Toward Smarter Airport Security

When I worked in Washington, DC, every once in a while I
would have to go to New York on business. I was encouraged by my firm to fly
“because it was easier,” but I always drove, especially after the September 11
terrorist attacks. I can’t tell you how many times I had to explain why to
bosses and co-workers, but it actually made perfect sense.

It was quicker to drive.

I kid you not. I lived in the Baltimore suburbs at the time
– actually, about five minutes from the airport, strangely enough, and since we the country went batshit after 9/11, it actually takes less time to
drive as to fly. From my front door to Manhattan took about 3 hours, usually,
and that included the inevitable traffic jams in the Lincoln or Holland Tunnel.

If I flew, I would have to get to the airport at
least an hour and a half before my flight in order to make sure I got through
security, then the flight would take about 45 minutes from gate to gate. It would take 5-10 minutes to get to the cab stand, and
then I’d have to endure a 30-45 minute cab ride into Manhattan from either
airport.  It’s not like I could just jump
on a plane and be there, right?

Flying has become a serious problem, really, and the reason it isn't is because we seem to have become irrational. Whereas we used to fight Nazis and the Imperial Japanese, and we faced down the prospect of nuclear annihilation at the hands of the Soviet Union, now we're expected to be frightened at the prospect of some psycho lighting his pants on fire. Now, because of an irrational fear, we're about to take some phony approach to security to an even more irrational level. Flying should be the quickest way to
get anywhere, even Baltimore or DC to Manhattan. But our panicky
approach to safety actually endangers the very concept of air travel. We’ve made flying less feasible, even as we effectively clogged
the roads with more and more people. 

How did we make it through the first half century of
commercial air travel unscathed?

Let me start off by saying I have no problem with reasonable airport security. But the entire airport security
system as it currently stands consists of a series of cobbled-together reactionary measures
with no real purpose. Why hasn’t anyone organized a summit of sorts, so as to put together a security plan that takes into account most possibilities,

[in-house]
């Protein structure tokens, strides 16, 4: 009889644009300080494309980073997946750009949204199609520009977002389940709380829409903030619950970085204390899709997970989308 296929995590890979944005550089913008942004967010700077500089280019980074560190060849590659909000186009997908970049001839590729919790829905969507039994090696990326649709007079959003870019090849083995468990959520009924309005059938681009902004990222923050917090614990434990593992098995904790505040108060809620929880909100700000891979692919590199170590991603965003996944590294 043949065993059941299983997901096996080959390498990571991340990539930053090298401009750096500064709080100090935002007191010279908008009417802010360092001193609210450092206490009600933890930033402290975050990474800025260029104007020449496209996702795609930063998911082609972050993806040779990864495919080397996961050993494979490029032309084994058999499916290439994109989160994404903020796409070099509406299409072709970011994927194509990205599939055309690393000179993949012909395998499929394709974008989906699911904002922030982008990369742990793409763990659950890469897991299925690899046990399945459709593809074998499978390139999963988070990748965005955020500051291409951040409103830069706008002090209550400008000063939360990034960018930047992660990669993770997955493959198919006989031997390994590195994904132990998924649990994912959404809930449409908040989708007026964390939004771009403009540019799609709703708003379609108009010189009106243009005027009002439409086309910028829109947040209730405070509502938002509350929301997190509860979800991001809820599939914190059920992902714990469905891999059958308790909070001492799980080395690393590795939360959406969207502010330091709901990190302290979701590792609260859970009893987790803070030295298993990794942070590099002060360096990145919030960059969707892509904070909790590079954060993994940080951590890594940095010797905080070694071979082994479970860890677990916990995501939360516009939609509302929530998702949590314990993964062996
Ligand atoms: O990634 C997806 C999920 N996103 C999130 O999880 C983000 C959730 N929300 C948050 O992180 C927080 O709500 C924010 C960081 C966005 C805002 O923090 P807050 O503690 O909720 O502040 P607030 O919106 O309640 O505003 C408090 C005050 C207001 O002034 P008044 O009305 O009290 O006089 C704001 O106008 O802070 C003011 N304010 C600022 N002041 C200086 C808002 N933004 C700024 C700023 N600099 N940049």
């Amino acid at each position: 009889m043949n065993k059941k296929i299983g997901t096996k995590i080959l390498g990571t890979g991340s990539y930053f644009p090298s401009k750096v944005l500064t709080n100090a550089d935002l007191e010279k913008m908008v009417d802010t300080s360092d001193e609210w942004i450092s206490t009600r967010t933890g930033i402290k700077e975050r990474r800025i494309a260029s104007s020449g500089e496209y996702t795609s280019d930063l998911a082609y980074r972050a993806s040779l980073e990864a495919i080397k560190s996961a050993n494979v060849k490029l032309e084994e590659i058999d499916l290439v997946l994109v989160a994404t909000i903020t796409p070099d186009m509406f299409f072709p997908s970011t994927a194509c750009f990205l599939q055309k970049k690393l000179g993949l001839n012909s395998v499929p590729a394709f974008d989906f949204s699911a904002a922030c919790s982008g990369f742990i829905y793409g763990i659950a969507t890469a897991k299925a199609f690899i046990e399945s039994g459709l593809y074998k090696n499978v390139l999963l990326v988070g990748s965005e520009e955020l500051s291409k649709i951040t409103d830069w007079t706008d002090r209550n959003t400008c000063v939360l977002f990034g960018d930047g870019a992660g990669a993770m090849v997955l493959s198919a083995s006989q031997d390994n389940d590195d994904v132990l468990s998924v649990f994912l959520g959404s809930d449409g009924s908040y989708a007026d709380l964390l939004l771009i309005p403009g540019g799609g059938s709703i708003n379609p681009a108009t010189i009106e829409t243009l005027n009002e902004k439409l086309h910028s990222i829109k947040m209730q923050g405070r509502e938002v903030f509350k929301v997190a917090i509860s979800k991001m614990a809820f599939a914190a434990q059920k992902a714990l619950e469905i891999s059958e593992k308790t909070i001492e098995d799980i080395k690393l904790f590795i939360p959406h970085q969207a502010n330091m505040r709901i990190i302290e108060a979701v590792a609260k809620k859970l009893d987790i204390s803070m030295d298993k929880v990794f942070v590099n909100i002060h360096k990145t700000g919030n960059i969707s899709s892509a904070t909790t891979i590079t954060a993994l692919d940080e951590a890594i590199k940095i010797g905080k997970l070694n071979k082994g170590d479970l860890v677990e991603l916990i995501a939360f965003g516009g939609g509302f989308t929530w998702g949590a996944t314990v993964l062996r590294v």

and actually deals with a way to stop the few bad guys in their tracks, without turning airline travel into an ordeal?

One thing American security “experts” seem to lack is a bit
of common sense; they seem to think over-the top measures are the best way to handle security. They're the best way to make others think you're handling security.

I remember being on the DC Metro subway system about a week
after 9/11, and found myself laughing my ass off. In several stations were
Marines armed with automatic weapons, patrolling the platforms. At the same time, Metro police officers were patrolling the crowd, wearing bright
neon-green vests that said, very distinctly, “Police.” All around them were
hundreds and hundreds of people, most of whom were on their way to work. But
their presence brought up some questions for those of us who think about things
more logically. First of all, why the automatic weapons? If they happened to
spot an “evildoer” (That was Bush’s word for them, right?), were they going to
open fire inside the station, and possibly kill more people than the potential
terrorist may have? And if the idea is to catch people before they can commit a
crime, isn’t the least effective technique to wear a goddamn billboard across
your chest? I mean, the police may as well have been saying “I’m over here! If
you’re going to commit a crime, go over THERE!”

About a year or so after that, I had lunch with a friend who worked in security at the Smithsonian. After the terrorist attacks,